Faking Liberties: Religious Freedom in American-Occupied Japan [Pehme köide]

  • Formaat: Paperback / softback, 336 pages, kõrgus x laius: 229x152 mm, 8 halftones
  • Sari: Class 200: New Studies in Religion
  • Ilmumisaeg: 08-Apr-2019
  • Kirjastus: University of Chicago Press
  • ISBN-10: 022661882X
  • ISBN-13: 9780226618821
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  • Formaat: Paperback / softback, 336 pages, kõrgus x laius: 229x152 mm, 8 halftones
  • Sari: Class 200: New Studies in Religion
  • Ilmumisaeg: 08-Apr-2019
  • Kirjastus: University of Chicago Press
  • ISBN-10: 022661882X
  • ISBN-13: 9780226618821
Teised raamatud teemal:
Religious freedom is a founding tenet of the United States, and it has frequently been used to justify policies towards other nations. Such was the case in 1945 when Americans occupied Japan following World War II. Though the Japanese constitution had guaranteed freedom of religion since 1889, the United States declared that protection faulty, and when the occupation ended in 1952, they claimed to have successfully replaced it with “real” religious freedom.

Through a fresh analysis of pre-war Japanese law, Jolyon Baraka Thomas demonstrates that the occupiers’ triumphant narrative obscured salient Japanese political debates about religious freedom. Indeed, Thomas reveals that American occupiers also vehemently disagreed about the topic. By reconstructing these vibrant debates, Faking Liberties unsettles any notion of American authorship and imposition of religious freedom. Instead, Thomas shows that, during the Occupation, a dialogue about freedom of religion ensued that constructed a new global set of political norms that continue to form policies today.

Arvustused

"Thomas draws on an impressive array of important sources to argue that although religious freedom solves problems of inequity and oppression, it creates new problems and is inherently coercive."--Choice "Given that the last decade has seen a number of scholarly works detailing the establishment of 'religion' as a concept in early Meiji Japan, Thomas's efforts to show how the category of religion was negotiated in Japan during the entire first half of the twentieth century represents a welcome move forward in time. Meticulously researched, theoretically sharp, and elegantly written, Faking Liberties is an excellent study not only of how religious freedom was constructed as a transnational ideal through mutual negotiation during the period of American occupation, but also of how various actors interacted with religious freedom during the interbellum period. Faking Liberties is a welcome addition to the field of Japanese religious studies as well as to the critical study of religion and law."--H-Net Reviews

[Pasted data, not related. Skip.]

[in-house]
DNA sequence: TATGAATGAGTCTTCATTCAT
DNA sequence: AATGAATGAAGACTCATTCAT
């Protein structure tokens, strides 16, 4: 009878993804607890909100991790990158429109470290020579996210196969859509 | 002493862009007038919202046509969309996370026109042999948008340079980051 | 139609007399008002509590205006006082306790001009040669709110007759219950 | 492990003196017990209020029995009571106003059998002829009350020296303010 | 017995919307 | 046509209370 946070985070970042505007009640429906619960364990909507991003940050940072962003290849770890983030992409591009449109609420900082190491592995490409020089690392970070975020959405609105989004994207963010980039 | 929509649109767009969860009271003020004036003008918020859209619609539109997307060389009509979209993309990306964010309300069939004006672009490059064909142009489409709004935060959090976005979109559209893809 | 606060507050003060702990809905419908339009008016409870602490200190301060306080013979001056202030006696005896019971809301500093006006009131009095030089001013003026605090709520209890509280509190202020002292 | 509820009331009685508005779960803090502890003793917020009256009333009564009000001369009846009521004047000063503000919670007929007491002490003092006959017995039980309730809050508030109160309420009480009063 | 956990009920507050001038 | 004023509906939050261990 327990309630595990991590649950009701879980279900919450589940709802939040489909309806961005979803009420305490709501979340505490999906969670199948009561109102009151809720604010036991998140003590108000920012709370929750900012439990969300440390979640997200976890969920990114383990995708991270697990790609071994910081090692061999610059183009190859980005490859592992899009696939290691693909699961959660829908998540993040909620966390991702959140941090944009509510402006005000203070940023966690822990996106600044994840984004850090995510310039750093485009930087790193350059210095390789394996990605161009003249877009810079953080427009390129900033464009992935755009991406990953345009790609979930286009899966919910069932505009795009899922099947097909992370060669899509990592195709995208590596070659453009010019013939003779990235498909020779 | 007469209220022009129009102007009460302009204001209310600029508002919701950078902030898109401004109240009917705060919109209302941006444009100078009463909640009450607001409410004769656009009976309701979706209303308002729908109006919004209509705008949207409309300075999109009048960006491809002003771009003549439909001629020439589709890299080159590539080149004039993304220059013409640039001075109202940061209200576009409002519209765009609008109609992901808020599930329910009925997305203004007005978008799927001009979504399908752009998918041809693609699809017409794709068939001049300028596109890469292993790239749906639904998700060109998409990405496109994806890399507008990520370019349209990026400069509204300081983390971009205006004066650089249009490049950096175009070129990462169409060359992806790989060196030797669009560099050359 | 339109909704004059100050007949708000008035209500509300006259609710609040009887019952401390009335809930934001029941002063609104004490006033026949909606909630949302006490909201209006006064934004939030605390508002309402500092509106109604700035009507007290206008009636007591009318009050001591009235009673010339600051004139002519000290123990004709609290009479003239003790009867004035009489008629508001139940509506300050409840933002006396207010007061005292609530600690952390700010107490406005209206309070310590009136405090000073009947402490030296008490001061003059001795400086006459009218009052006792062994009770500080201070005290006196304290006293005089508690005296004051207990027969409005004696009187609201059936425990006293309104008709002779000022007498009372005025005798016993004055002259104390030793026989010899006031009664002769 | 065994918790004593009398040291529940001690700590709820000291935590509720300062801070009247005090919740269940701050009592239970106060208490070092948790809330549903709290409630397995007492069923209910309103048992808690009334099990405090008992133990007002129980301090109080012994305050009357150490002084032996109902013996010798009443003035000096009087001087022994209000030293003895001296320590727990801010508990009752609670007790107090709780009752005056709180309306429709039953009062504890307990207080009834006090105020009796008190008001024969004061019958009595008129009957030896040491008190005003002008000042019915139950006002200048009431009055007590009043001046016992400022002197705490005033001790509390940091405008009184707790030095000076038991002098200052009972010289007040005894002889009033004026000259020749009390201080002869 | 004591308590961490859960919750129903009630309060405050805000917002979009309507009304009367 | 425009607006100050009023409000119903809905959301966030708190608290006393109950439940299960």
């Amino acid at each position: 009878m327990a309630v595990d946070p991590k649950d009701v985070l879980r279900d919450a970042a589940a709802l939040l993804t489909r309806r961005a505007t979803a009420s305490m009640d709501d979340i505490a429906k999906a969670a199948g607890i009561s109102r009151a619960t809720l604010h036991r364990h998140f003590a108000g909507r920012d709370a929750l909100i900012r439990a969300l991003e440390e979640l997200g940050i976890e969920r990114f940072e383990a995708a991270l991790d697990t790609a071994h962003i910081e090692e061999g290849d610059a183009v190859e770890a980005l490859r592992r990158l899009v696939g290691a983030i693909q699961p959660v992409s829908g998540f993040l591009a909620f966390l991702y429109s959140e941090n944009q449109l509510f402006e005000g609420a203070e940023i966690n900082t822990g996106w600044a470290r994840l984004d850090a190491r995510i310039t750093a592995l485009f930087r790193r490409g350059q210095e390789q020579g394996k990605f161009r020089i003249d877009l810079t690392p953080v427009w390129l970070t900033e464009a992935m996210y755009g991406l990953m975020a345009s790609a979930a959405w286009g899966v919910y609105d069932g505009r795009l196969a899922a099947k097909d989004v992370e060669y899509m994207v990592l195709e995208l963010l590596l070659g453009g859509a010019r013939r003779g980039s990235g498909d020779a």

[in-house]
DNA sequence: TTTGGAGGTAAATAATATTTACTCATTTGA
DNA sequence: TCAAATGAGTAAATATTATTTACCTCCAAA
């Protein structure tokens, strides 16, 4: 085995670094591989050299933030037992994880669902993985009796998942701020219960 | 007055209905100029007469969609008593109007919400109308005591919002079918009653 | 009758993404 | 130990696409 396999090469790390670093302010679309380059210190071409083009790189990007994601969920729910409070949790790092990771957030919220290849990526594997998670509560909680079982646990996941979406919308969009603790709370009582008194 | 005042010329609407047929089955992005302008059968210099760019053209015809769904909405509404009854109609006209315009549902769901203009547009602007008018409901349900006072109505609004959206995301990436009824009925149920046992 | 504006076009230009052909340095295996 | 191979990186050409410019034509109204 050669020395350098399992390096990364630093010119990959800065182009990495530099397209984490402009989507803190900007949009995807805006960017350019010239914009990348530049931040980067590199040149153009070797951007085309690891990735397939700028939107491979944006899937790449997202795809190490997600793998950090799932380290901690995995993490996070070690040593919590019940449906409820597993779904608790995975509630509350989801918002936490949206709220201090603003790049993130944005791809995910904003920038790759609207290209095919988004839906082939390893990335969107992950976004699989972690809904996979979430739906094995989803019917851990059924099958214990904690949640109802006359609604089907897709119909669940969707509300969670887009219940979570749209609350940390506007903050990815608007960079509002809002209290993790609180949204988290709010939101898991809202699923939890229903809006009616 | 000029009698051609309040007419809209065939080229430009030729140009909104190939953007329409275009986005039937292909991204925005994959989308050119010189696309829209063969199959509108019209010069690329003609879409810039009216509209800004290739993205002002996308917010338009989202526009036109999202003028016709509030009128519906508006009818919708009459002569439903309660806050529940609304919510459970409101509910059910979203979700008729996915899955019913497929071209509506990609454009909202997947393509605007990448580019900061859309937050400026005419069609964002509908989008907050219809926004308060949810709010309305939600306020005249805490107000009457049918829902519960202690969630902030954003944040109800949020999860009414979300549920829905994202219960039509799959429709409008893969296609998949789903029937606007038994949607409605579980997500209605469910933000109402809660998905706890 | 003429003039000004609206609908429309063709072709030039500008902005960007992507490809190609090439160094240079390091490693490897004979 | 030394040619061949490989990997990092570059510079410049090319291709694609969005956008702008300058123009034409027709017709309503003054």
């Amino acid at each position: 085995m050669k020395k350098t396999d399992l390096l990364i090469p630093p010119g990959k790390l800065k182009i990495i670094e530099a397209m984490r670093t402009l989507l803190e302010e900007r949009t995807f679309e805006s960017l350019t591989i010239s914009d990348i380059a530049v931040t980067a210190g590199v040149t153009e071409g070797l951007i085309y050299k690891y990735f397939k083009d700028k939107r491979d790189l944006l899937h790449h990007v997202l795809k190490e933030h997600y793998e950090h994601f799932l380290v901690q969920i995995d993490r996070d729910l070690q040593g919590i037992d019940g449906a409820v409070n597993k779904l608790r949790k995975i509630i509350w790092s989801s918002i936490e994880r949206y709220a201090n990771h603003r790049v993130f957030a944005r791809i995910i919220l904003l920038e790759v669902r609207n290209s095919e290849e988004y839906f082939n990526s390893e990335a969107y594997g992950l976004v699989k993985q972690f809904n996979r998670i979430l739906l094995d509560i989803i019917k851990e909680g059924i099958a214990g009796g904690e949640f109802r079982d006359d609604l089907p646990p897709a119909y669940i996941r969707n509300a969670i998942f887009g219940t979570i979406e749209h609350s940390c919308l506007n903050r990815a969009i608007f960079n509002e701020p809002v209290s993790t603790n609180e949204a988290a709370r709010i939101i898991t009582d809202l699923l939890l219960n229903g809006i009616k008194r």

Prologue: The Drums of War ix
Conventions xiii
Introduction: The Universal Particularity of Religious Freedom 1(16)
A Preoccupation With Religious Freedom
1 The Meiji Constitutional Regime as a Secularist System
17(32)
2 Who Needs Religious Freedom?
49(26)
3 Domestic Problems, Diplomatic Solutions
75(30)
4 In the Absence of Religious Freedom
105(36)
The Occupation Of Religious Studies
5 State Shinto as a Heretical Secularism
141(26)
6 Who Wants Religious Freedom?
167(28)
7 Universal Rights, Unique Circumstances
195(28)
8 Out of the Spiritual Vacuum
223(26)
Conclusion: The Bellicose Pacifism of Religious Freedom 249(12)
Epilogue: Songs of Freedom 261(8)
Acknowledgments 269(4)
Abbreviations 273(2)
Notes 275(42)
References 317(24)
Index 341
Jolyon Baraka Thomas is an assistant professor of religious studies at the University of Pennsylvania.